The Nigerian agriculture and housing sectors are undergoing a “revolution”, says Okonjo-Iweala.
In a presentation hosted by Thomson Reuters and Atlantic Council in Washington, D.C. on October 8, 2014, Ngozi Okonjo-Iweala, Minister of Finance and Coordinating Minister for the Economy for the Republic of Nigeria, said security of land rights is critical to unlocking the potential of the housing and agriculture sectors in her country.
These two sectors, she said, are primed for a ‘revolution’ in Nigeria, a country of 170 million people with the largest economy in Africa.
In Nigeria, an estimated 97 percent of lands lack documented land rights and there exists an unmet demand for 17 million housing units.
The country lacked a formal mortgage finance market until the Nigerian Mortgage Refinance Corporation was created in 2013. “Can you imagine a country of Nigeria’s size didn’t have a mortgage system?” she asked.
In relation to the security of land rights, she noted the critical need for more efficient and modern land registry systems. The World Bank’s “Doing Business” survey has ranked Nigeria 182 of 185 countries — the lowest in Africa — on its ease of registering property. “Land registry must not be done in years, but must be done in weeks,” Okonjo-Iweala said. She cited Cross River state and Lagos state as two jurisdictions which have made significant strides modernizing land registries.
Beginning in 2010, Cross River partnered with Thomson Reuters to implement a new digital land registration system.
Brian Peccarelli, president of the Tax & Accounting business of Thomson Reuters, introducing the event, noted that since the new Thomson ReutersAumentum software was implemented, the land registration process now takes a week to complete – not the months or years previously required.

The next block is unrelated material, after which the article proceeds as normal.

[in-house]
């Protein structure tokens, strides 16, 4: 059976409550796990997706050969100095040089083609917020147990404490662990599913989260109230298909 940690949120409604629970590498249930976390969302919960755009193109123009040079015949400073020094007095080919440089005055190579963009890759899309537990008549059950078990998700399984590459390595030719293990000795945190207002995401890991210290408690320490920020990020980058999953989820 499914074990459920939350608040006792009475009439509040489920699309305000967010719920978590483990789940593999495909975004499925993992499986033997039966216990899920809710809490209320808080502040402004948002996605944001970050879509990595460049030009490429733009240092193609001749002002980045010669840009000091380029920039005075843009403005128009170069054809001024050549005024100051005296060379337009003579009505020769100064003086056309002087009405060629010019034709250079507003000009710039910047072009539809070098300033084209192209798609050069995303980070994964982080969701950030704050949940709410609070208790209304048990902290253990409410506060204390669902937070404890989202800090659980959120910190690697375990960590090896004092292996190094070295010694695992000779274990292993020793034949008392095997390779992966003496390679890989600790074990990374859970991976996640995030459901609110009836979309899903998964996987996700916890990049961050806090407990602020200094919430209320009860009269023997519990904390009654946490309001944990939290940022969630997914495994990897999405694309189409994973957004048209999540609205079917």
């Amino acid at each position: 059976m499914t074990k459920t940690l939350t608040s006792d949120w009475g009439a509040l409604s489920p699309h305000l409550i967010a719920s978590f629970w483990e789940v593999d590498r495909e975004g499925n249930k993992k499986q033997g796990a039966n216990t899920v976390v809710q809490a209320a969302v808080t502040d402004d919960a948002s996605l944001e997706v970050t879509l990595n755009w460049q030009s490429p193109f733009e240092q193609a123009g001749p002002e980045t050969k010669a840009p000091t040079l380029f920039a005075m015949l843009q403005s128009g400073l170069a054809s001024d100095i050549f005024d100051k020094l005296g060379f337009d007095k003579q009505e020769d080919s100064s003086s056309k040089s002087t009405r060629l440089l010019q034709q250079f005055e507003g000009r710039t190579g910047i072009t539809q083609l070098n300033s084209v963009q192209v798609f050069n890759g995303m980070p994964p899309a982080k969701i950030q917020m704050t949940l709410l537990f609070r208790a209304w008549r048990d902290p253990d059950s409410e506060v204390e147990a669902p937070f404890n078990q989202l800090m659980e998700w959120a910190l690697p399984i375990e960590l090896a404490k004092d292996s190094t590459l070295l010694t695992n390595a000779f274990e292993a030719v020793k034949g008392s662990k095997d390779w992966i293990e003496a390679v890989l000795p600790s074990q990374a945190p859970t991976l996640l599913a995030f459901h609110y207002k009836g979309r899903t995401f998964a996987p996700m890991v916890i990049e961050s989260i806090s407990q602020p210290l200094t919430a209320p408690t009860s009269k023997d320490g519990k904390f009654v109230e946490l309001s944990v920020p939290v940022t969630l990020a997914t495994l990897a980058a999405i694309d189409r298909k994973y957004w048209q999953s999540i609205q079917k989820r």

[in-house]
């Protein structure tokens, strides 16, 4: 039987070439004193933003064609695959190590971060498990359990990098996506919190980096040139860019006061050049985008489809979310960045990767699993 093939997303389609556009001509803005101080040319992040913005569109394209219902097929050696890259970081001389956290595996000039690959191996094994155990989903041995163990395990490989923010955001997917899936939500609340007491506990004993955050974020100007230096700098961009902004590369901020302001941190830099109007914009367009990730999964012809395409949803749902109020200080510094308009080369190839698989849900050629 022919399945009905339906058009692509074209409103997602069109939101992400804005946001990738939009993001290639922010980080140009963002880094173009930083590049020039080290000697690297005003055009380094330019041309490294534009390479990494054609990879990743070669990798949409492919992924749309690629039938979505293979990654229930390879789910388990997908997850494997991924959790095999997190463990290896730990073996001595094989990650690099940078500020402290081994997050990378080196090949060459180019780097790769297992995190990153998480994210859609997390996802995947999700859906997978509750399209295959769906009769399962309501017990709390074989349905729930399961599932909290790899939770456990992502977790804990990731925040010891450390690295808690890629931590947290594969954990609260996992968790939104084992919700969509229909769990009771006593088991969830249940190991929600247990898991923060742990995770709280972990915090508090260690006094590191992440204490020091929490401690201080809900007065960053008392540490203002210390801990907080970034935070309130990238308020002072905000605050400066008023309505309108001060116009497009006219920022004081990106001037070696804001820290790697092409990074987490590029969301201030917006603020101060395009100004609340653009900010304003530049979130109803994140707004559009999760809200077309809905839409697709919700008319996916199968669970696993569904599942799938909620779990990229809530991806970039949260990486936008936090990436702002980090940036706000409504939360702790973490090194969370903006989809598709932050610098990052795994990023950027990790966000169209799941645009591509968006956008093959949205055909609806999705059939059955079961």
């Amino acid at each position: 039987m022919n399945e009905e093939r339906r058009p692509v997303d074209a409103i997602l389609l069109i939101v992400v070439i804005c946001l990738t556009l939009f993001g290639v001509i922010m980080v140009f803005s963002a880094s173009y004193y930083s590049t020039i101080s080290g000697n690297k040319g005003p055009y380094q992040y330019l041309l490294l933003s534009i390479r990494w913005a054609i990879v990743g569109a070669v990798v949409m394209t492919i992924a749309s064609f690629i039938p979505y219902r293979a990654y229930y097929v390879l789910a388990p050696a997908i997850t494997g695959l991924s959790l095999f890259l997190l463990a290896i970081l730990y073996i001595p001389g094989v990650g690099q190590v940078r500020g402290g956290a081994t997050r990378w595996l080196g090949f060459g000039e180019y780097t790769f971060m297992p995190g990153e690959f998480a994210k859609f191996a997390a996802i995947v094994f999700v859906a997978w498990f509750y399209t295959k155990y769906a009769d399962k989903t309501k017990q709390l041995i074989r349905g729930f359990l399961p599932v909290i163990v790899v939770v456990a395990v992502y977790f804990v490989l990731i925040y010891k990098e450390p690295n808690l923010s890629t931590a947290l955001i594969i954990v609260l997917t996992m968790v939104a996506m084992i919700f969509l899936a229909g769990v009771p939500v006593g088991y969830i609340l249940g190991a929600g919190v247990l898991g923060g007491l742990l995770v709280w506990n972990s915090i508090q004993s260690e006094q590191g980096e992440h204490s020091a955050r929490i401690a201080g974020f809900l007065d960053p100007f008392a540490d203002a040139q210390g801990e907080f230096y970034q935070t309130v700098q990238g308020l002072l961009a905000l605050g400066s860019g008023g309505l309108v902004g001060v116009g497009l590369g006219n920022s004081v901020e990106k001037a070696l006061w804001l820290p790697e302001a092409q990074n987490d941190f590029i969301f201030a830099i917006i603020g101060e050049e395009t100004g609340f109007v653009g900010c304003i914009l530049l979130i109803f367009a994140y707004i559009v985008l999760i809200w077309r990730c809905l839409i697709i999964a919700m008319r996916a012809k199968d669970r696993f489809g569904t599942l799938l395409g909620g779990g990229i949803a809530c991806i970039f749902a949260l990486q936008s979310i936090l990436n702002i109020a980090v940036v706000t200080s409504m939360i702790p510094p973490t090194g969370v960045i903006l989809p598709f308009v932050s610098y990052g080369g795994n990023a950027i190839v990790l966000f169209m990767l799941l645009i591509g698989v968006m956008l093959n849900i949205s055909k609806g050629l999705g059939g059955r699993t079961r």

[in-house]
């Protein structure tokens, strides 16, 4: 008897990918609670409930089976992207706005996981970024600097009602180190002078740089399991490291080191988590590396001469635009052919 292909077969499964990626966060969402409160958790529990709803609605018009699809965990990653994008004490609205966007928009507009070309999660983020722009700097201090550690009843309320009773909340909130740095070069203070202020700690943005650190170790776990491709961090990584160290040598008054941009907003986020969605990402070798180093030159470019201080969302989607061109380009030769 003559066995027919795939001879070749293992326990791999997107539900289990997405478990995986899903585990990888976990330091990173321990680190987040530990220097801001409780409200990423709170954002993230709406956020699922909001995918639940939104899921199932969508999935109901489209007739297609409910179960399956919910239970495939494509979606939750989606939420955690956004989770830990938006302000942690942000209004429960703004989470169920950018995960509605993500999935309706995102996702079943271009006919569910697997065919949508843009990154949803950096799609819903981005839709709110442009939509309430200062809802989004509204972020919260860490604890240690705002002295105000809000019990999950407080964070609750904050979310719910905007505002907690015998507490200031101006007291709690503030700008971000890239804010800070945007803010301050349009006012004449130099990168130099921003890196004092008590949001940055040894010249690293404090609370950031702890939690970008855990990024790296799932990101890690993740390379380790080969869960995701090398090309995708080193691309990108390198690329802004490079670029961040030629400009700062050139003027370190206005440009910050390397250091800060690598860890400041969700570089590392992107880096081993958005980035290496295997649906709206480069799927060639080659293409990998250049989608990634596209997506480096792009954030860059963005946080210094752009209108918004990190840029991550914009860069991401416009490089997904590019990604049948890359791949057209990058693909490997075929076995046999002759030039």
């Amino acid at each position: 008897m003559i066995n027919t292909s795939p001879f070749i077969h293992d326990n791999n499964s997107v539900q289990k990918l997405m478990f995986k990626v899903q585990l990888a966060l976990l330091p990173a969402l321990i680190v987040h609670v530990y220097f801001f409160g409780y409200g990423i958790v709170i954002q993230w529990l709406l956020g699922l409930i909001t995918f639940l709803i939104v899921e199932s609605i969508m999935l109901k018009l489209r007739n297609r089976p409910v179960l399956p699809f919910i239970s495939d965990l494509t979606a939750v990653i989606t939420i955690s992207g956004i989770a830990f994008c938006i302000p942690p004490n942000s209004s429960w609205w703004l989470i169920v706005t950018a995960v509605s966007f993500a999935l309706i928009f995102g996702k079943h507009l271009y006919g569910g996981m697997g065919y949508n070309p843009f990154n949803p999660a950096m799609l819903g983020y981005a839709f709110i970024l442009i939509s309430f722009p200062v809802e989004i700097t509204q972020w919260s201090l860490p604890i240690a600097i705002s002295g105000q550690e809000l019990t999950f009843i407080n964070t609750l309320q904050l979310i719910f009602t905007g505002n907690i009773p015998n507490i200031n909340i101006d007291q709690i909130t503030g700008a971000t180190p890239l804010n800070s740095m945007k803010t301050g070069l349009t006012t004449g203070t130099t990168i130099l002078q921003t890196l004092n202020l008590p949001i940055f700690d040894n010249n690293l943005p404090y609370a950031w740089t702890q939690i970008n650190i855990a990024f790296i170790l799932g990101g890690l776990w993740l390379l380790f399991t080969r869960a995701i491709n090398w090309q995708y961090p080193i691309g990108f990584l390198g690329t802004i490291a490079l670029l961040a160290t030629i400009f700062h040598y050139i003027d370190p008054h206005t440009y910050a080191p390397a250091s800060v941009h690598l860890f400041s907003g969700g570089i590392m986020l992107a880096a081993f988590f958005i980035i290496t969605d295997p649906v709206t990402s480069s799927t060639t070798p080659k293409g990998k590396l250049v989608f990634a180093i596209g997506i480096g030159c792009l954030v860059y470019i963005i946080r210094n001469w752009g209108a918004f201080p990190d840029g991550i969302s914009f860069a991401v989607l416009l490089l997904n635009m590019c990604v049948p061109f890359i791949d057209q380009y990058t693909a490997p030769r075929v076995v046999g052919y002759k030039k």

Registration volumes and online search queries have increased steadily since the system was implemented, as the process became considerably easier and more transparent for citizens. “More search and registry fees were collected in just two months when the system was implemented than in the entire four years before the onset of the Cross River land reforms,” Peccarelli said.
Okonjo-Iweala noted that land as an asset has yet to be monetized in Nigeria and emphasized that land reform needs to be completed in a methodical manner. “It gives small holders an asset to take to the bank,” she stated. This is particularly important for farmers as they may use the land as collateral to improve the productive capacity of their lands by, for example, obtaining a loan to invest in improved irrigation.
“Home ownership gives you a stake in society,” she said. “It puts a roof over your head. It gives you an asset. It makes you feel you have accomplished something. This is a common wish that everyone has.”
To date, 66,000 home mortgage finance applications have been received in Nigeria. “We will make fast progress of this economic asset [land],” she concluded. Additionally, Nigerian states are realizing that if they want to reform – and attract investment -- they need to build stronger land administration institutions.
Thomson Reuters has deployed land and property information systems for than 1,000 jurisdictions worldwide, enabling governments to support sustainable growth, optimize revenue generation, and improve services to the public.
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